Warning: this article contains graphic content that may be disturbing to some readers.
The prosecution has finished questioning Damien Starrett, the Fort Saskatchewan father on trial for murder.
He has been charged with second-degree murder for the death of his one-year-old son, Ares, in 2019. He is also accused of assaulting his five-year-old daughter.
On the third day of his time on the witness stand, the prosecution pressed Starrett on the details of the case.
She asked him if he had a temper, referencing the fact that he admitted to throwing a plate at a wall during an argument with his fiancée Ashton Bishop the morning Ares died. He agreed, though later said he didn't usually lose his temper and firmly stated he did not have a rage problem, even when the prosecution referenced a note from a doctor that talked about Starrett's rage.
The prosecution then confirmed with Starrett that he'd taken six pills of Percocet that day, and he wasn't sure if he'd eaten any food. Those were the last of his pills, and Starrett claimed he didn't intend to get more after that.
He was next pressed on what happened when Ares was killed. Starrett remembered going to sleep and dreaming that he was fighting off a creature in an attempt to protect his children. He said he was confused when he woke up and had moved from where he fell asleep.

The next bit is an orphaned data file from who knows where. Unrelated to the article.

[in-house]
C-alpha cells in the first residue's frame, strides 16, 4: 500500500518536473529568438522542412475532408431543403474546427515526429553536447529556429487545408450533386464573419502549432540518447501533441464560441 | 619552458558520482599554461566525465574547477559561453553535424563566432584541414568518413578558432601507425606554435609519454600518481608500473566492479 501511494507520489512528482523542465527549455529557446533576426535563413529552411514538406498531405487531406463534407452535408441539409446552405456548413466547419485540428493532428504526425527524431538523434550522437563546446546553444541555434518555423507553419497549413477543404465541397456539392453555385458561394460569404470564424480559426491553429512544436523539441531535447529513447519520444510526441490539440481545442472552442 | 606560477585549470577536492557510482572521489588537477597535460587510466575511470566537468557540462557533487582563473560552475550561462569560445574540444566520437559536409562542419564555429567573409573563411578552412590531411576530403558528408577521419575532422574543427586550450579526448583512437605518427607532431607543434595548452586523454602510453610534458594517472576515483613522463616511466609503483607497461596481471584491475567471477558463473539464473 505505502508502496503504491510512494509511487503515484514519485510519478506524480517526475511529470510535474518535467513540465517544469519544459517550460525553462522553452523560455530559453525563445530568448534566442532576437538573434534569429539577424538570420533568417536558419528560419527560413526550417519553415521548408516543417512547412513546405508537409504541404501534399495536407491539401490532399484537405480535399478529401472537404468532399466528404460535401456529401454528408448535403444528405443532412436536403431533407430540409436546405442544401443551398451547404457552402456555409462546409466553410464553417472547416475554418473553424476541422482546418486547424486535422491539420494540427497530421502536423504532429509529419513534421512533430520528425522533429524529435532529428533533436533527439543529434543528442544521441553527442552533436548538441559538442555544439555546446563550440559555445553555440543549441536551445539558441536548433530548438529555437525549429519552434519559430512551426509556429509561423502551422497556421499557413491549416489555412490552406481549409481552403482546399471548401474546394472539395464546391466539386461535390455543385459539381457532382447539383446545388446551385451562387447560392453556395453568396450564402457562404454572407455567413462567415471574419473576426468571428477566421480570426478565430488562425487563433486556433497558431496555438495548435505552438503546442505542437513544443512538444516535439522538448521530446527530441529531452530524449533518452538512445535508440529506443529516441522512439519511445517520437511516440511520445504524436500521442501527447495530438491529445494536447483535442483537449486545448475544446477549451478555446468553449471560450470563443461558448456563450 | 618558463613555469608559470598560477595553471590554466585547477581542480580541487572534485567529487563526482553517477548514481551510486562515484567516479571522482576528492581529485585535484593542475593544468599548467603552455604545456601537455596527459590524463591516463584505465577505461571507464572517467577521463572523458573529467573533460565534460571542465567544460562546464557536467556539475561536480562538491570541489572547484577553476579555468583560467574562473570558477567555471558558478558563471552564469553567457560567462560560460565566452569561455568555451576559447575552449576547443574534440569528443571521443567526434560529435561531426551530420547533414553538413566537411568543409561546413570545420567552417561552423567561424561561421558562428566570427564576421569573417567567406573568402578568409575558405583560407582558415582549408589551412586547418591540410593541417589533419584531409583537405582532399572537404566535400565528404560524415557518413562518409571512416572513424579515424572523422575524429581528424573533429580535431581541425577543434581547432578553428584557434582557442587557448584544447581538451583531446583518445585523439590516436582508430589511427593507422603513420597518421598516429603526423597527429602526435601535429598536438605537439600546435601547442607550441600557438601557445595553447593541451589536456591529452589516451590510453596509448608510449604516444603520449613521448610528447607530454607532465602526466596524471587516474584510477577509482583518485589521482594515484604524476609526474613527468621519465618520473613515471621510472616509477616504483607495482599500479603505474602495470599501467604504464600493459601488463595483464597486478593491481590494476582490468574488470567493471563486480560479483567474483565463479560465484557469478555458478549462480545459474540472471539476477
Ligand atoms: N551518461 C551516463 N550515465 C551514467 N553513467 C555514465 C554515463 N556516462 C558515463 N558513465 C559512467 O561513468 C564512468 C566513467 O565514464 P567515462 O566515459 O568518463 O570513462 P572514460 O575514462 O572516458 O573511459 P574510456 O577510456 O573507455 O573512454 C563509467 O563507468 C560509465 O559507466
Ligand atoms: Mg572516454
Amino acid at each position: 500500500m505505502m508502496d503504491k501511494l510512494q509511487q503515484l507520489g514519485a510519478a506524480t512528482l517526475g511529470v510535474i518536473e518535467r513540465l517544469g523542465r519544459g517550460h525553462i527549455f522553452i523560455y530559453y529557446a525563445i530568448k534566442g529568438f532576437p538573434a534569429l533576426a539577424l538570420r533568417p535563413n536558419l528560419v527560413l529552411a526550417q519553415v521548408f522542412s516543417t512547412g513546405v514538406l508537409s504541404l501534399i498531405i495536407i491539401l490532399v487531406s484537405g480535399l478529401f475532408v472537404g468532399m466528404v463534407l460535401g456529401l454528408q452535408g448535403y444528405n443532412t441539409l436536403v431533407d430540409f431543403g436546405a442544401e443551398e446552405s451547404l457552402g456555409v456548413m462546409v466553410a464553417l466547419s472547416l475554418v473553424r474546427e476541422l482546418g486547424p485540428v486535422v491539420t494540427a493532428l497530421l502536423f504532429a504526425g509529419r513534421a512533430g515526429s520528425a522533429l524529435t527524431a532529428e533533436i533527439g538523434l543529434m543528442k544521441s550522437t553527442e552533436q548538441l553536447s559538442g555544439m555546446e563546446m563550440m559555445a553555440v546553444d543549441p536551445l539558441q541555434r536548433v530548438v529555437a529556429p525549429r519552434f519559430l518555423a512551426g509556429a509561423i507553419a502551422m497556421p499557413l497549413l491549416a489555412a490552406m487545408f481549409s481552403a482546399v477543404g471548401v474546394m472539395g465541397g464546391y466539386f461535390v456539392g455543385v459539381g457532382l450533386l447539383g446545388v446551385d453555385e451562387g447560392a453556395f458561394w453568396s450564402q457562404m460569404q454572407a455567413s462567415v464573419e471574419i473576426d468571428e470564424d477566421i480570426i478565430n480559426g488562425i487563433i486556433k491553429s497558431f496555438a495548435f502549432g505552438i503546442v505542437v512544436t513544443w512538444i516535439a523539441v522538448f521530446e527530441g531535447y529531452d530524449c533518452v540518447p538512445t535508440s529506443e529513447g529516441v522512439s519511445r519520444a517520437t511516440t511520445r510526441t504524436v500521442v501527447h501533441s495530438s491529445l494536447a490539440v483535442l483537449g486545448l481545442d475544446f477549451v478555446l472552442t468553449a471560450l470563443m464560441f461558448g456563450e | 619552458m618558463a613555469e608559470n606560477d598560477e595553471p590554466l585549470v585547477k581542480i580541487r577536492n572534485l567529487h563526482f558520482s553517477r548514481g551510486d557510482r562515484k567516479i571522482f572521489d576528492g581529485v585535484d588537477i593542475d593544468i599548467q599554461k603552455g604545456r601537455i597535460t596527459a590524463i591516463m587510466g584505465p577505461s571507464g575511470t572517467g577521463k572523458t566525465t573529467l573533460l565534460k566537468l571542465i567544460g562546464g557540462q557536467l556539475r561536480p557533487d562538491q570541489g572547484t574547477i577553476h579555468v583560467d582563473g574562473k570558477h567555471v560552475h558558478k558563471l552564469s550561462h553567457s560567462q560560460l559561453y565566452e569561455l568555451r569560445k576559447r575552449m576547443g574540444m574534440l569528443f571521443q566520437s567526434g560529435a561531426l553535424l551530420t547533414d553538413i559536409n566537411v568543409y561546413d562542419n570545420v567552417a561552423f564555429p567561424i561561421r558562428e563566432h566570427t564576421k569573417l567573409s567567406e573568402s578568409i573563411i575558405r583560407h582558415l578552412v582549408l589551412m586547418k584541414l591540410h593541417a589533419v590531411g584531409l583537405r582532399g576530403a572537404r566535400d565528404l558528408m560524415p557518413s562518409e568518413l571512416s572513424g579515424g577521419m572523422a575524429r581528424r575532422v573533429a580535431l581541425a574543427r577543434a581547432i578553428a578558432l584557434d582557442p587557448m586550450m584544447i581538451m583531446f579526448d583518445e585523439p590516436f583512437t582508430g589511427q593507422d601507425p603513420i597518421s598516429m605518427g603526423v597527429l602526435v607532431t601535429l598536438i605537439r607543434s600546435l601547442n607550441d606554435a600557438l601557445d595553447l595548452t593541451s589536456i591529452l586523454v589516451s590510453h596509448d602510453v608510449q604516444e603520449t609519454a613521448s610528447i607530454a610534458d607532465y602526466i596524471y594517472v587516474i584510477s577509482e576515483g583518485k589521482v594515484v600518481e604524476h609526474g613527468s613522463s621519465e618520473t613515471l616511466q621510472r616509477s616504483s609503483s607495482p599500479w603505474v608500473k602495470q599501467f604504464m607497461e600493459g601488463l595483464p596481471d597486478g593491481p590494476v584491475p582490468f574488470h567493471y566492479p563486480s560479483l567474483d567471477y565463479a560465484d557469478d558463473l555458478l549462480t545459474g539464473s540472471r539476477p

"It was like I teleported," he described.
The prosecutor went over the injuries Ares sustained, using the evidence given by a medical expert earlier in the trial. The toddler suffered at least two strong strikes that severed part of his brain. His lips ruptured, and he was bleeding from his mouth and nose.
Starrett also punched his five-year-old daughter three times.
He remembered the 911 dispatcher telling him to clear Ares' of the blood before doing CPR on him. He also moved his son closer to the door during this time to try and be closer to help.
The prosecution finished by questioning Starrett about an incident he spoke of a week before Ares' death. Starrett said he fell asleep and dreamed he had lit a cigarette while walking in an unknown city, and when he woke up, he was lying in his bed, holding a lit cigarette.
When pushed, Starrett agreed that was dangerous. However, he never told anyone about this incident, including his doctor and fiancée.
The defence is pursuing a 'not criminally responsible' action, claiming he was in an automaton-like sleep state similar to this at the time of the incident, which could result in Starrett being sent to a psychiatric hospital instead of being criminally convicted.